“Double Dragon,” the second Nintendo videogame this year to make the leap to the big screen, has double the original budget to show for it.
The actioner from Imperial Entertainment Corp., based on the vidgame “Double Dragon,” seeks a domestic distrib deal with one of the majors after a union shutdown and pricey special effects forced its budget from under $ 10 million to about $ 20 million.
“Dragon” stars “Terminator 2: Judgment Day,” heavy Robert Patrick, newcomer Scott Wolf (seen on the CBS series “Evening Shade”) and Alyssa Milano from “Who’s the Boss?”
The pic is set in an earthquake-shaken Los Angeles, where gangs have taken over. A medallion with a double dragon insignia, granting the wearer control of the city, is coveted by both Patrick’s gangster minions, resistance fighter Milano and young hero Wolf.
Nintendo has had tremendous success with the “Dragon” vidgame, which features a series of streetfighters in post-apocalyptic urban settings.
But tailoring a film from a joystick game is an uphill struggle.
Buena Vista’s “Super Mario Bros.” stumbled earlier this summer when the high-concept synergy package failed to ignite the B.O. The studio reportedly paid Nintendo more than $ 1.5 million to use the game’s name, but the subterranean antics of Bob Hoskins and John Leguizamo have grossed only $ 20 million to date, although it cost as much as $ 50 million.
“Double Dragon” started shooting in Cleveland as a non-union pic earlier this summer. But when the production returned to Burbank for additional scenes, an organized walkout of IATSE and other union members forced Imperial Entertainment toppers to the negotiating table. Shooting was halted for about a week, according to an IEC exec.
“We reached an impasse in our negotiations with them,” explained an IATSE spokesperson. “So there was a job action, nobody went to work, and we settled it.”
Reached at the Burbank set, Ash Shah, IEC exec production VP and “Dragon” producer, admitted that while the walkout was not the only reason for the skyrocketing budget. “Of course this kind of union action did have a financial impact on the movie,” Shah said. “But we became an IATSE show.”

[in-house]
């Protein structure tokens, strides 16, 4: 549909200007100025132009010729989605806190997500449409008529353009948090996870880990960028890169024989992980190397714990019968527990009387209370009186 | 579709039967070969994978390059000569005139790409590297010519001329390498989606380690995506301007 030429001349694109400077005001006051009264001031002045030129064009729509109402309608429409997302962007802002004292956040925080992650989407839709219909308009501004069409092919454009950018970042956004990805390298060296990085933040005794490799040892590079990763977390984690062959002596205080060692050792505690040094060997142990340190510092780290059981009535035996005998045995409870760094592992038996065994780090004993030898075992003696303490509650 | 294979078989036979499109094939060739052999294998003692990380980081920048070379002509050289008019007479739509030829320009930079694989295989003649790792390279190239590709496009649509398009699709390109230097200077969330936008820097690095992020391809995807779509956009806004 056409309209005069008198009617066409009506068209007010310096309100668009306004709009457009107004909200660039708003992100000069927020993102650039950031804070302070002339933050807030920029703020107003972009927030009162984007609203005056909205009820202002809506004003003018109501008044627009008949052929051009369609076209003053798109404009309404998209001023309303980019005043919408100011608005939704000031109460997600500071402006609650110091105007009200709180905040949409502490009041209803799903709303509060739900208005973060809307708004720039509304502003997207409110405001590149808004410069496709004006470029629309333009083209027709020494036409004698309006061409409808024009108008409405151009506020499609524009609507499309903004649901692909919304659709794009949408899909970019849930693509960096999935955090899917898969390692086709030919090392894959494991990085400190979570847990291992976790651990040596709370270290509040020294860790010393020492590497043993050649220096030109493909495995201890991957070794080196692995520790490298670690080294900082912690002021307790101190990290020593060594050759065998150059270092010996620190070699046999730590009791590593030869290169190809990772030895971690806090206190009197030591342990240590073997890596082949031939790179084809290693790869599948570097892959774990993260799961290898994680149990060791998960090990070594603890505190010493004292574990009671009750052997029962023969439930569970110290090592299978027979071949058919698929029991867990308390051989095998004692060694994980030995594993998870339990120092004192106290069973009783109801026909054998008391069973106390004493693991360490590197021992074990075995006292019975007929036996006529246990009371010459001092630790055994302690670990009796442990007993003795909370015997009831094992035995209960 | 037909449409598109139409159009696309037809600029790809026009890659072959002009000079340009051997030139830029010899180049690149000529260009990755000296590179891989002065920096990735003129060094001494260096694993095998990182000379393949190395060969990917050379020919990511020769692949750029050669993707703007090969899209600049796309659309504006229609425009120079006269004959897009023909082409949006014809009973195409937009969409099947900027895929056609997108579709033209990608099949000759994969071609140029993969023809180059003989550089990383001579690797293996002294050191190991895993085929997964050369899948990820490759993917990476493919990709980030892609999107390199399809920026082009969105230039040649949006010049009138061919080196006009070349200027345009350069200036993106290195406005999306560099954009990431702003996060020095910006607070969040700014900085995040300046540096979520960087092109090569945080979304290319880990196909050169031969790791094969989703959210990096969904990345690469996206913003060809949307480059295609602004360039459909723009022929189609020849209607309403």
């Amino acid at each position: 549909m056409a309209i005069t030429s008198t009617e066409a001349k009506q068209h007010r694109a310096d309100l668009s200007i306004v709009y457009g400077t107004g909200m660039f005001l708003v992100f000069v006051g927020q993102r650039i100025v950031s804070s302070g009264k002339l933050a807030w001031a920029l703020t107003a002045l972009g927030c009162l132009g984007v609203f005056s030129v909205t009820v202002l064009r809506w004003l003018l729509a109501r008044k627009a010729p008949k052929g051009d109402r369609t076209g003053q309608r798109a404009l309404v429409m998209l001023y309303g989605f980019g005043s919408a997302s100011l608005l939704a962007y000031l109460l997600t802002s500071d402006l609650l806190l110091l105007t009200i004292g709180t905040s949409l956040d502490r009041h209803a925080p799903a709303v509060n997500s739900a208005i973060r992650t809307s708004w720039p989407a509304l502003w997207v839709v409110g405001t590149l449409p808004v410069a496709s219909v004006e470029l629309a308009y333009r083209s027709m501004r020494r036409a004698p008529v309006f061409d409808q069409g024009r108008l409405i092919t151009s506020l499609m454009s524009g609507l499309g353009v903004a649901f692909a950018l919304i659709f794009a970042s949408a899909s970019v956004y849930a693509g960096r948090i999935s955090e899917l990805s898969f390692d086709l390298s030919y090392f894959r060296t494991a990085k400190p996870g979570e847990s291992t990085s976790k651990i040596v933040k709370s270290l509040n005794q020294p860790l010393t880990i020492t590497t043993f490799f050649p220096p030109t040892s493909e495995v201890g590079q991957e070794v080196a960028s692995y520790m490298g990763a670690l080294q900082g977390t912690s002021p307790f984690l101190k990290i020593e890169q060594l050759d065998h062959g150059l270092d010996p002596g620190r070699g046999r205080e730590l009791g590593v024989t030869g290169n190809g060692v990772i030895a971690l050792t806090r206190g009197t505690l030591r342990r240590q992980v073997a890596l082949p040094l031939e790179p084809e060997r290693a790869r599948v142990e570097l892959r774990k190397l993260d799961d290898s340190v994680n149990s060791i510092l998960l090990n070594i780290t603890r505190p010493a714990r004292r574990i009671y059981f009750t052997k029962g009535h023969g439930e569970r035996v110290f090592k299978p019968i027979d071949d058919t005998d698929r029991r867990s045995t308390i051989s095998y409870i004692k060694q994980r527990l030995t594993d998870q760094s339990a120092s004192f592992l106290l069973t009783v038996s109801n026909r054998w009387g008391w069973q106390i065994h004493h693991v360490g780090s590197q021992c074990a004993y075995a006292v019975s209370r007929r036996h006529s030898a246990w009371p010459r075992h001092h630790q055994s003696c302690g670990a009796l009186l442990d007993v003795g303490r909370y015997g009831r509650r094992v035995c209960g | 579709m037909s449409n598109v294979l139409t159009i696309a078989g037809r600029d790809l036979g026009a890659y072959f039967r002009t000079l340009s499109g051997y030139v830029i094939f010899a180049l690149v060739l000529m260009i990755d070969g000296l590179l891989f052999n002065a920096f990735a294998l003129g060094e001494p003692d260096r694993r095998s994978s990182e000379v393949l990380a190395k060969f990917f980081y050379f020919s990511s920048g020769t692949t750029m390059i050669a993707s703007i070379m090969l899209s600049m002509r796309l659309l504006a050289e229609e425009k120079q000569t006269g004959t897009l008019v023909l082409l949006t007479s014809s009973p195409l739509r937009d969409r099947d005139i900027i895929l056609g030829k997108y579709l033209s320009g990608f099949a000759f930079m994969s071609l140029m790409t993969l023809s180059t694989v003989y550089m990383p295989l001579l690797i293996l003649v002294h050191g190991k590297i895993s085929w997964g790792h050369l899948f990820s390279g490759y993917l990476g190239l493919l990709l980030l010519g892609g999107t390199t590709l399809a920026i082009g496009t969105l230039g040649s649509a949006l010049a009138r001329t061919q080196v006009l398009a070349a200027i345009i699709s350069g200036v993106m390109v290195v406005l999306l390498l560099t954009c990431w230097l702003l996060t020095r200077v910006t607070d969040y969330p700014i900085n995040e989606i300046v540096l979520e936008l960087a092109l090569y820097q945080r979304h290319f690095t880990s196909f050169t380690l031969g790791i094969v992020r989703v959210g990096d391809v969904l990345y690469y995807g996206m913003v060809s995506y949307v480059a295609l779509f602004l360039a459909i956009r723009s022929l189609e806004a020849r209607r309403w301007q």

Shah said he wants to open theF/X extravaganza domestically on 2,000 screens, something only a major could do. Insiders noted that only a studio deal could cover the pic’s swelling budget and still distribute with a profit.
Shah also confirmed that IEC’s parent company, the Danish vid and feature distribber Scanbox Danmark A/S, pumped more green into the pic as the budget effectively doubled in midshoot. Partners since 1981, the Danes bought IEC and its Dutch distrib arm Imperial Entertainment B.V. in 1987.
IEC is an L.A.-based vid distribber that also dabbles in action features. Most notably, it helped launch the mainstream career of Jean-Claude Van Damme with titles like “Black Eagle” and the successful “Lionheart,” which Universal distributed domestically to the tune of more than $ 26 million.
“Double Dragon” is helmed by musicvid director Jim Yukich and is produced by Alan Schechter, Don Murphy and Jane Hamsher. IEC prexy Sunil Shah exec produces the pic, which wraps in late August.